High school baseball: South’s Kepley commits to Liberty
By Mike London
LANDIS — South Rowan senior Kane Kepley, a Liberty University commit, is listed at 5-foot-8, 160 pounds, and even those modest dimensions are probably optimistic.
For a player of his stature to receiver a Division I scholarship offer is unsual, but Liberty didn’t get to be a college baseball power without thinking outside the box.
Liberty head coach Scott Jackson wasn’t looking for a center fielder to hit the ball out of the stadium. What he was looking for was someone who can catch everything that doesn’t leave the stadium.
And when it comes to defense in center field, Kepley is about as good as anyone has ever been.
“I’ve had a chance to coach quite a few really good center fielders,” South head coach Thad Chrismon said. “Kane might be the best of all of them.”
Catawba fans will remember how much ground Blake Houston covered at Newman Park for the Indians, and Patrick Atwell helped Belmont Abbey get to a D-II World Series. That’s just naming two of Kepley’s predecessors. That gives you an idea of how good Kepley is with a glove.
“A lot of times it’s all about projectability and physicality and size for the Division I schools, and Kane is not one of those guys that you can just come watch him hit once in BP and know he’s a Division I player,” Chrismon said. “He’s a kid that you’ve got to watch play several games. If you watch him play a few games, you’ll see him make some plays that you don’t expect a guy to make.”
Even in practice, Kepley won’t let anything fall. Teammates line balls into the gaps. Kepley doesn’t mind robbing his teammates. Potential doubles and triples are outs.
“He plays very hard and he practices very hard and he is extremely fast,” Chrismon said. “His teammates are like, ‘Come on, Kane, let one fall in once in a while.'”
While defense is his gift, it’s not like Kepley can’t hit.
He was constantly on base during the Raiders’ strong 2021 season that included a Central Carolina Conference Tournament championship, two playoff victories and a 14-4 record. He had a .431 batting average and .527 on-base percentage. There wasn’t a ton of power there, but his blazing speed shows up on offense as well as defense. He scored 23 runs and stole 16 bases even in a drastically shortened season.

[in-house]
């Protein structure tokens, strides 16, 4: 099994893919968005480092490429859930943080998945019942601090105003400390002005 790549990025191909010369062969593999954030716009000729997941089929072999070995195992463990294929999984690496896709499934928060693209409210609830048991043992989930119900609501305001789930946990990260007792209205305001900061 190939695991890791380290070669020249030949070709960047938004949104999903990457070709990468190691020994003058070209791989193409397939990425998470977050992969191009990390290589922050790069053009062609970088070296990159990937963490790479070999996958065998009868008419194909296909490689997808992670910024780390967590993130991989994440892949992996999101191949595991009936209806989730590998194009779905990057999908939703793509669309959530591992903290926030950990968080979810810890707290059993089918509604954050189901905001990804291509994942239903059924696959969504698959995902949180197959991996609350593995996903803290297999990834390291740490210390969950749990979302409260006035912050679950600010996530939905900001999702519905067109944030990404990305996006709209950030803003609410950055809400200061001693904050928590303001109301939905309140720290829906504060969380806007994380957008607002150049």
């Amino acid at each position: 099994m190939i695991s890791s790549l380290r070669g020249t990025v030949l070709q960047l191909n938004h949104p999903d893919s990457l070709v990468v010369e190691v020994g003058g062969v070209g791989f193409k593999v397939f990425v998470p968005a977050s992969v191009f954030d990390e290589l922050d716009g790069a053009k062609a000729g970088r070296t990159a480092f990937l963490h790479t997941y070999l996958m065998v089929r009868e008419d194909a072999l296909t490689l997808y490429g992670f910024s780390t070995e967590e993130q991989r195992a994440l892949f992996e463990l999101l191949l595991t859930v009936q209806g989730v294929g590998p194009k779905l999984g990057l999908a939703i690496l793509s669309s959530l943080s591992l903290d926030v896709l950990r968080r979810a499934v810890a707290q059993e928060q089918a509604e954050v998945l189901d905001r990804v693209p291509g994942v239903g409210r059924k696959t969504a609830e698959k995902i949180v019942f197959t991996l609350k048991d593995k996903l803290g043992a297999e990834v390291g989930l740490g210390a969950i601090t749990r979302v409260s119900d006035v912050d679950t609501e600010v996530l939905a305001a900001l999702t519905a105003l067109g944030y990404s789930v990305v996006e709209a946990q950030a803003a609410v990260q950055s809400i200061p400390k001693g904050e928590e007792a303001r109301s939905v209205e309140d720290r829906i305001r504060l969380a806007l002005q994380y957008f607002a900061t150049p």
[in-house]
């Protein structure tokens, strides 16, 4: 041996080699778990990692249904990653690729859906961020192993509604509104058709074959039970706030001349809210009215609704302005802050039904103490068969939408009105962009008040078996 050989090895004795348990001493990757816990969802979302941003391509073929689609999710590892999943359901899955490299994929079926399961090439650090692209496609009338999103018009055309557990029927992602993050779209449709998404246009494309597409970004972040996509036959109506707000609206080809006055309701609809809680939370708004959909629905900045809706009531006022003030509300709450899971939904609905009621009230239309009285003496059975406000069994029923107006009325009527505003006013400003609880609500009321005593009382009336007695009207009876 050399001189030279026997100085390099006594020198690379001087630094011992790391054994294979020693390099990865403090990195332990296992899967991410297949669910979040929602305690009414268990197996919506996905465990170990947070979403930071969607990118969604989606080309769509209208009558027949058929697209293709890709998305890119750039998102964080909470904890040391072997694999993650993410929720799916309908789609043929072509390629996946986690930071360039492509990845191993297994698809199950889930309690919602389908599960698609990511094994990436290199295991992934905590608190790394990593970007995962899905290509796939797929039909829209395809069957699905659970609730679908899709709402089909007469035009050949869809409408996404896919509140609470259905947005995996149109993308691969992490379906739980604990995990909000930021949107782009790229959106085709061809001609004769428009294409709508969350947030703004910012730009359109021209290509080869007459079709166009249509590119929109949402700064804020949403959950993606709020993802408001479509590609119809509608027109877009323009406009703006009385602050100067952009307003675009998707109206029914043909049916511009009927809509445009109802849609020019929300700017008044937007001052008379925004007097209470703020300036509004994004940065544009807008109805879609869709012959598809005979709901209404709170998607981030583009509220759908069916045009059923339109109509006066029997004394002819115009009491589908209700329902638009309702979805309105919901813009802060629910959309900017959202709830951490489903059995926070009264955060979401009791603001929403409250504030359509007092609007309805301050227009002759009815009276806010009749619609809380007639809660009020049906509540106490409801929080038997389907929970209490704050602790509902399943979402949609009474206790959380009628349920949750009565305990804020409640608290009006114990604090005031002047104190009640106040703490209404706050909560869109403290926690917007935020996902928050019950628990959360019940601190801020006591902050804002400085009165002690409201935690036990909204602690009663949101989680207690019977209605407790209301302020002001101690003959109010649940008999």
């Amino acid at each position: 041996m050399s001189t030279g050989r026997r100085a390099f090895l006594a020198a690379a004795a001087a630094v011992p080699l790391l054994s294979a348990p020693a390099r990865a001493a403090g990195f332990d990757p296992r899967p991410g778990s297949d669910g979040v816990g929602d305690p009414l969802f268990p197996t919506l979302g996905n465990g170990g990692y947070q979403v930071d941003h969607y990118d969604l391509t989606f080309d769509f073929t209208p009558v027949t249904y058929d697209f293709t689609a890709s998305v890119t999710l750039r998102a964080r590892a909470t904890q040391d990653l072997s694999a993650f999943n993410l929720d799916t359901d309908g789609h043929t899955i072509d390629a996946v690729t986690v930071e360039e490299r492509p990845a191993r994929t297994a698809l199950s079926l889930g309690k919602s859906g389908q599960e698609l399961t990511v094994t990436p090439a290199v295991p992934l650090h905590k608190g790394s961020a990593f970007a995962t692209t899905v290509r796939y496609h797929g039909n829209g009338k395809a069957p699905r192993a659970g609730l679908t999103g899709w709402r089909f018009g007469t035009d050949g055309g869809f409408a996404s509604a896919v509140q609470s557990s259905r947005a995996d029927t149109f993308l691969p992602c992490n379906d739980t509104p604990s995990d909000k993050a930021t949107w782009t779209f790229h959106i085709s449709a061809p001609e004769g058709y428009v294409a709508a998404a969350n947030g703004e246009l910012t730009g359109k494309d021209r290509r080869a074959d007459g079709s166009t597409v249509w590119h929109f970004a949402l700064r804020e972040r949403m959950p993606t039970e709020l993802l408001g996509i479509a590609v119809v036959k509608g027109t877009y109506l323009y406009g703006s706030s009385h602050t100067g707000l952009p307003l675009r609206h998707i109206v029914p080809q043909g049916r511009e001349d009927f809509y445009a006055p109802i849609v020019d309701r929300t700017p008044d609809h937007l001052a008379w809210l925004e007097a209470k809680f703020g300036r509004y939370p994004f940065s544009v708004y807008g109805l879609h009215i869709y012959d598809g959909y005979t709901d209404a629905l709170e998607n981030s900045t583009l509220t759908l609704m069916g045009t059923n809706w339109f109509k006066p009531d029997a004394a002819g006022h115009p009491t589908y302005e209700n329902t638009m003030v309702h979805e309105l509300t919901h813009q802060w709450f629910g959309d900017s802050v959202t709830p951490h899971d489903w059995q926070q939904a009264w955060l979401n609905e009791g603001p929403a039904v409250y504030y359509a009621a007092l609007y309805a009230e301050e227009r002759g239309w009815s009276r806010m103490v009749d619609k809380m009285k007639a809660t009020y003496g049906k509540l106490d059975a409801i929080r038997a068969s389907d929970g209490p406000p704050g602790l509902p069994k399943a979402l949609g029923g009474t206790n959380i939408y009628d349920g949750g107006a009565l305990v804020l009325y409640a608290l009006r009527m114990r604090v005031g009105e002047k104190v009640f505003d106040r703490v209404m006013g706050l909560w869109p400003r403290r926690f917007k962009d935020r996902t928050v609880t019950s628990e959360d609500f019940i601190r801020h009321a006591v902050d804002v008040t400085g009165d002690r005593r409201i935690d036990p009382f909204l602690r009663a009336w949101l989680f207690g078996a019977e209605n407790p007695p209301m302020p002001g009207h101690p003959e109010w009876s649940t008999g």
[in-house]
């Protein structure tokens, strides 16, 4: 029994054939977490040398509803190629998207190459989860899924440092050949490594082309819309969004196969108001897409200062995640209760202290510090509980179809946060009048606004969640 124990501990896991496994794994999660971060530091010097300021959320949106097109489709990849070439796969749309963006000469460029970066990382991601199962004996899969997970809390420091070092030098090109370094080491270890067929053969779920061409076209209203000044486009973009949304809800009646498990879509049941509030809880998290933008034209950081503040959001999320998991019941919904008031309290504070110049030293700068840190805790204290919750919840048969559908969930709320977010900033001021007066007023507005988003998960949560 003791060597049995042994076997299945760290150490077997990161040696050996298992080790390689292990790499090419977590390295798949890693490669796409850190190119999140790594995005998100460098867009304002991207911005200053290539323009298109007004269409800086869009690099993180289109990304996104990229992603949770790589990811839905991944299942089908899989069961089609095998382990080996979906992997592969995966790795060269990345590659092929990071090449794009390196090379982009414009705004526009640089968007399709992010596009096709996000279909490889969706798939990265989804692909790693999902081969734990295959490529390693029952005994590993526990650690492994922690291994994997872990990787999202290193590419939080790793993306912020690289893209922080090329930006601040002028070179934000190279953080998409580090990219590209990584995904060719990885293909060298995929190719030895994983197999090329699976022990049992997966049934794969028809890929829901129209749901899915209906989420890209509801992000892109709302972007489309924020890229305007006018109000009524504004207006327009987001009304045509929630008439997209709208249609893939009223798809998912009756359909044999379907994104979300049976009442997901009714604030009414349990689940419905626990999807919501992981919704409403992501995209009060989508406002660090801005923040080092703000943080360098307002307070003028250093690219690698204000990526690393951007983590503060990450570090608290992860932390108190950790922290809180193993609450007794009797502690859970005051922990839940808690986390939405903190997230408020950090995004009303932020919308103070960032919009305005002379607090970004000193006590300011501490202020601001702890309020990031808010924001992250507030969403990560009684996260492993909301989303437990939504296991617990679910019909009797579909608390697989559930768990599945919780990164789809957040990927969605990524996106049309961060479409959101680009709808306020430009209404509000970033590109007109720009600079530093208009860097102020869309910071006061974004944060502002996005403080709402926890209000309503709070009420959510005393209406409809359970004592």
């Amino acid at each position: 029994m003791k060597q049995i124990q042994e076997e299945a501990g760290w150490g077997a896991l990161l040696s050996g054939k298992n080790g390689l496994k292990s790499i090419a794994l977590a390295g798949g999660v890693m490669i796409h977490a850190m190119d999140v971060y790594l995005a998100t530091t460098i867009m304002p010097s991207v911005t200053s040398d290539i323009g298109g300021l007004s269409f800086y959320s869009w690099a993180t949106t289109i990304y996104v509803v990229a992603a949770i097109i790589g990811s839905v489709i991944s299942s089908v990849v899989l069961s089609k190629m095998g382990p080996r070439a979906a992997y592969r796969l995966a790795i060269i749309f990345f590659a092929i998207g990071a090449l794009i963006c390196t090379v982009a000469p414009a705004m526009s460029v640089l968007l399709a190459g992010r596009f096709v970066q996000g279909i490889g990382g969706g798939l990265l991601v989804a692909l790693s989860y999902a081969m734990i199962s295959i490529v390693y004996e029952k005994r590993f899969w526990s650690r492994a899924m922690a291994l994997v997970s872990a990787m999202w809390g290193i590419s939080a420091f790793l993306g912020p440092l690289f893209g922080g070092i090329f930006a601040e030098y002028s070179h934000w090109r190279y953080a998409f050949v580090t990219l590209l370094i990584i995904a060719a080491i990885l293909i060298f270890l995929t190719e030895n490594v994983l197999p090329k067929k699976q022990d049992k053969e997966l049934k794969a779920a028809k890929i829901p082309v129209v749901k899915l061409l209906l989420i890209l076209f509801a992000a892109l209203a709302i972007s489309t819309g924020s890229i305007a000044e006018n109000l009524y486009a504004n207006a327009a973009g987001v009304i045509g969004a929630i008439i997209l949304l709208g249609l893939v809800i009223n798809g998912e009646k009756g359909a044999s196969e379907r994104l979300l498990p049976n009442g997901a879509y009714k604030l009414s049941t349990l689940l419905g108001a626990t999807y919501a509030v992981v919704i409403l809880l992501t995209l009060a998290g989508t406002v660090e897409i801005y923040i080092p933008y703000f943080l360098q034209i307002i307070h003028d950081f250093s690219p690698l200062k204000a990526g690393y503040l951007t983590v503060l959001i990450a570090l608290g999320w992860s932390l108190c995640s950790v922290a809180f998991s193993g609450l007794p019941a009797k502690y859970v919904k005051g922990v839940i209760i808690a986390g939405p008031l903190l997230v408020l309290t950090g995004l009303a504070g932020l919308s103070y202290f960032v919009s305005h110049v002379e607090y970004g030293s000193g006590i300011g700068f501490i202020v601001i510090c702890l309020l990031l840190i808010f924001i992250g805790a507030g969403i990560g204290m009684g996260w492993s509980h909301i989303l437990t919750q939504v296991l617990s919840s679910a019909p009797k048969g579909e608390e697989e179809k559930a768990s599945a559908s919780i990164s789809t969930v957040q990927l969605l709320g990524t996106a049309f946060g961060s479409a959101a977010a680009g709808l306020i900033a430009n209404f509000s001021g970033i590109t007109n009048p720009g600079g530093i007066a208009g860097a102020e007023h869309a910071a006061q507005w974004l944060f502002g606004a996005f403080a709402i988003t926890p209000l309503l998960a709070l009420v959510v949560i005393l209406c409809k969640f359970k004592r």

Kepley isn’t a household name yet, mostly because of COVID. He played most of his freshman year on South’s jayvees, but went 7-for-21 when he moved up to the varsity and had nine RBIs.
He was a varsity starter as a sophomore and was off to a nice start, but COVID crushed that season after the Raiders had played five games. Then his junior season, as solid as it was, was shortened by the pandemic. It also was played mostly against Davidson County schools.
Kepley is going to be a lot more high-profile this spring and could be a player of the year candidate. South’s move up to 3A means two league games each against East Rowan, Carson and West Rowan. Those are marquee matchups every Rowan baseball fan can get excited about.
“All those trips to Davidson County did get old,” Kepley said. “All of us are excited about being in a league with mostly Rowan and Cabarrus teams, playing closer to home and against more guys we know. We’ve got a group of guys that have played together since we were in Cal Ripken League and we know we can be as good as anyone. We always expect to win.”
As fast as he is, recruiting was moving at a snail’s pace for Kepley through his junior season.
“It was tough to get recruited during COVID,” Kepley said. “Coaches couldn’t see us like they normally could. I wasn’t getting many looks. I made out a list of schools and contacted them. Liberty was on my list.”
The State Games last June helped college coaches see what Kepley could do in a highly competitive tournament atmosphere. Kepley and South’s double-play combination of Nathan Chrismon and Ty Hubbard provided the up-the-middle defense for an undefeated Gold-medal winning team.
“The State Games were great exposure for Kane,” Coach Chrismon said. ” I knew they would be. One of the coaches who watched him play and talked to me about him at the State Games was Coach Jackson at Liberty. The State Games helped put him on the radar for schools. They weren’t just seeing a snapshot of him. They got to see him play several times.”
Jackson, a former UNC assistant and recruiting coordinator, coached Liberty to 41 wins and a 19-2 record in the Atlantic Sun Conference last season. Liberty was involved in NCAA regional play and is a perennial contender.
After the State Games, Kepley started hearing from a number of schools, mostly D-IIs, but Liberty also got involved and the Flames quickly moved to the top of his list.
A visit to Lynchburg, Va., and a tour of the Liberty campus convinced Kepley that the school and the baseball program were right for him. It’s a baseball program that appreciates the assets he brings to the table.
“When he visited, Liberty got a feel for who Kane is and what he’s all about,” Chrismon said. “He’s super competitive, he grinds, and he goes about things the right way. Every day someone tells me that they’re so happy for him because no one works harder and no one deserves an opportunity more.”
Kepley stays busy playing in tournaments for the Matthews-based Showcase Baseball Academy. He’s traveled throughout the Southeast and has held his own against major prospects.
“My hitting is something that I’m constantly working on,” Kepley said. “But as far as defense, as far as being in the field, I’m confident that I can compete with anyone. I’m confident in my speed and I always believe I can get to every ball.”